You, but not you.
The earth braces itself against
my first spade full €”ground softened by
my salt €”unearthing roots like fingers
spread to sky, claiming a blessing
or, at least, an answer.
You are earth. You. But not
you €”we never buried you, and
I never saw your face in death.
I’m alive, yet not alive.
I walk through shadowed valleys and
I find the Tree €”not fruited, but felled;
a blackened trunk, with spring sprung up
in a hundred nubile branches €”
Me. And you.
The garden must be dug. My young
plants wait on the sill, stretching leggy
stems to reach the light. I turn the
earth. What lies beneath? My spade-tip
scrapes the iron mantle, while I
hang on the wooden handle.
To read Sarah’s bio and other Spring Poetry Runoff entries, go here and here.
For fifteen years this lemon tree has bloomed
And offered up her fruit; our little maiden
Who sweeps the walk, housekeeper of the soil.
Her headdress in the wintertime is laden
With branches that bear golden offerings.
She’s our enchanted one, with perfect limbs
Producing flowers in the springtime. Her
Exquisite emerald leaves evoke soft hymns
From sparrows on the trellis. Daughter, bound
Into a pebbled, earthy ground, reviving
Our senses with a holy, hidden fire.
Secluded shrine of shade €” somehow, deriving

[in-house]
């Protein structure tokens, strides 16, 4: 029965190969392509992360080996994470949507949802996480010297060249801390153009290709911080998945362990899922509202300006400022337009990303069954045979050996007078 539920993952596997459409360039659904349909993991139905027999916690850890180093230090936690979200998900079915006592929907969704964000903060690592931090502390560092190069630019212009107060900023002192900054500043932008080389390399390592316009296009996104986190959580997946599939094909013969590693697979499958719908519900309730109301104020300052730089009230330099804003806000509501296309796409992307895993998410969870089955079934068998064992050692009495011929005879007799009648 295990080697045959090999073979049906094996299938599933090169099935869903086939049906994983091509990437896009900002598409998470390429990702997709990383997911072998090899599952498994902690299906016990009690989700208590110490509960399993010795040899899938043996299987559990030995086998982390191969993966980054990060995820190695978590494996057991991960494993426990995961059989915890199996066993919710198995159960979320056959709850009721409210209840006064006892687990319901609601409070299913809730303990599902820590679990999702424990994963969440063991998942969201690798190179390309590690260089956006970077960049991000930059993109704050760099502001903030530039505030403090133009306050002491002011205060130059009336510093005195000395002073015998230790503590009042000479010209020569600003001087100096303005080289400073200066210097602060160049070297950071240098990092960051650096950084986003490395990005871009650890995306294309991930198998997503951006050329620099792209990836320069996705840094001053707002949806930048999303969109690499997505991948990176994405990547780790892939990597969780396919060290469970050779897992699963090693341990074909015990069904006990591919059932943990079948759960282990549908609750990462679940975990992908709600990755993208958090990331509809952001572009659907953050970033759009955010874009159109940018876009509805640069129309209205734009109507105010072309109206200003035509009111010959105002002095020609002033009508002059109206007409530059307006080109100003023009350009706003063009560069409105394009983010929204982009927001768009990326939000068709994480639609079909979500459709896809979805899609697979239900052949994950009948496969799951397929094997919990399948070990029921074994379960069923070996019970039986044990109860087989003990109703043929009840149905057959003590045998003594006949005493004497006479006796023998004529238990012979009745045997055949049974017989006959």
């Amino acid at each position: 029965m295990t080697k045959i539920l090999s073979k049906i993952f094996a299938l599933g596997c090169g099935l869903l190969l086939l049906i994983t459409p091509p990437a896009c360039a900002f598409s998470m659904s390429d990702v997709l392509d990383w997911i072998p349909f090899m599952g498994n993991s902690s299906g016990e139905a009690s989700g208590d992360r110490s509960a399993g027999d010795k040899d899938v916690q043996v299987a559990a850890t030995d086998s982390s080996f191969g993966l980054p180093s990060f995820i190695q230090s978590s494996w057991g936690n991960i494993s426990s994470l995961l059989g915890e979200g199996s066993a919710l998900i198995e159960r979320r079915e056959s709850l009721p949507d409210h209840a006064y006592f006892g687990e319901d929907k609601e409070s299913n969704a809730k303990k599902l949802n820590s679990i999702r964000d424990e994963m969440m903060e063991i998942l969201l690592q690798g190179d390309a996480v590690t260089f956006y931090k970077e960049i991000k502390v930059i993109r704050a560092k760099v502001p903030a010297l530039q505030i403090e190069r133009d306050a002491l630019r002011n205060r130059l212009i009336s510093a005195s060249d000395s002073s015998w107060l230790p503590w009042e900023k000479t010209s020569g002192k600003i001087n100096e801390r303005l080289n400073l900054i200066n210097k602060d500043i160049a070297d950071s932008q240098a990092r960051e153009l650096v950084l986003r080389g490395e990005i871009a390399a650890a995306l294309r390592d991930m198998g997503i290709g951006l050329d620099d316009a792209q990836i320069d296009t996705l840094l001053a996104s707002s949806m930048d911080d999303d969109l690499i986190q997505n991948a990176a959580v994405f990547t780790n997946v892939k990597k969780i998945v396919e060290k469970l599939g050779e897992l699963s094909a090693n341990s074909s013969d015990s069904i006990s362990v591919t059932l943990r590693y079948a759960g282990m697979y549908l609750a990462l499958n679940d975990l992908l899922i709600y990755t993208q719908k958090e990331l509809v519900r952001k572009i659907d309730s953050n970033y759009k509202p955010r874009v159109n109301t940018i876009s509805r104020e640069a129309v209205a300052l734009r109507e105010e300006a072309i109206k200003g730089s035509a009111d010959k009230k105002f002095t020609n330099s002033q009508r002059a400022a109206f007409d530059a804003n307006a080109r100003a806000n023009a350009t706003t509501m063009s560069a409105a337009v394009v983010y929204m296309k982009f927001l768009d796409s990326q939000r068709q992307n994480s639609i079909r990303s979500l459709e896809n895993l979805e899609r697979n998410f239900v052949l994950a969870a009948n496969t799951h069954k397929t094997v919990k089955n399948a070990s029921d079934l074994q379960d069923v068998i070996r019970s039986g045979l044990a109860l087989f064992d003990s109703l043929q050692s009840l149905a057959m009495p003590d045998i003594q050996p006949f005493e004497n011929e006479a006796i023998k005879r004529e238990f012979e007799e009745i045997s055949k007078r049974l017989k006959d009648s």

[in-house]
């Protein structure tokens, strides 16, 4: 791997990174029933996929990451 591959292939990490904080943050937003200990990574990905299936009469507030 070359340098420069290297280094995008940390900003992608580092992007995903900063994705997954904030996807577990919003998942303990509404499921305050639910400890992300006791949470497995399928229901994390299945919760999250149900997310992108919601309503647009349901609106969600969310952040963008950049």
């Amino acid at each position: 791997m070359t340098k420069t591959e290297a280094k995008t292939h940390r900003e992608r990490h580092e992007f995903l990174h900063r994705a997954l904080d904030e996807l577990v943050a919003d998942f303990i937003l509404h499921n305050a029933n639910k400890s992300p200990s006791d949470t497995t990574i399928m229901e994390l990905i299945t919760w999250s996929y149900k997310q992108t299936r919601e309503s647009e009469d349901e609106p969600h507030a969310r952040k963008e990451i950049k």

All glory from the sky. Sweet priestess, gowned
And birthed in rites where songs of life are crowned.
Karen Kelsay is a three-time Pushcart Prize nominee and the author of five chapbooks. Her latest book, Dove on a Church Bench, will be published next year by Punkin House Press. She is the editor of Victorian Violet Press, an online poetry magazine, and lives in Orange County, California, with her British husband and two cats. Karen was February’s featured artist in The New Formalist. See her work here.
Karen’s poem “Waiting for Spring” won last year’s Spring Poetry Runoff’s Most Popular Vote Award. She has published several poems on WIZ. To see more of her poetry on WIZ, search on her name using the search box lower left in the sidebar.
How vainly men themselves amaze
To win the Palm, the Oke, or Bayes ;
And their uncessant Labors see
Crown’d from some single Herb or Tree,
Whose short and narrow-vergÃ¨d Shade
Does prudently their Toyles upbraid ;
While all the Flow’rs and Trees do close
To weave the Garlands of repose. Continue reading ““The Garden” by Andrew Marvell”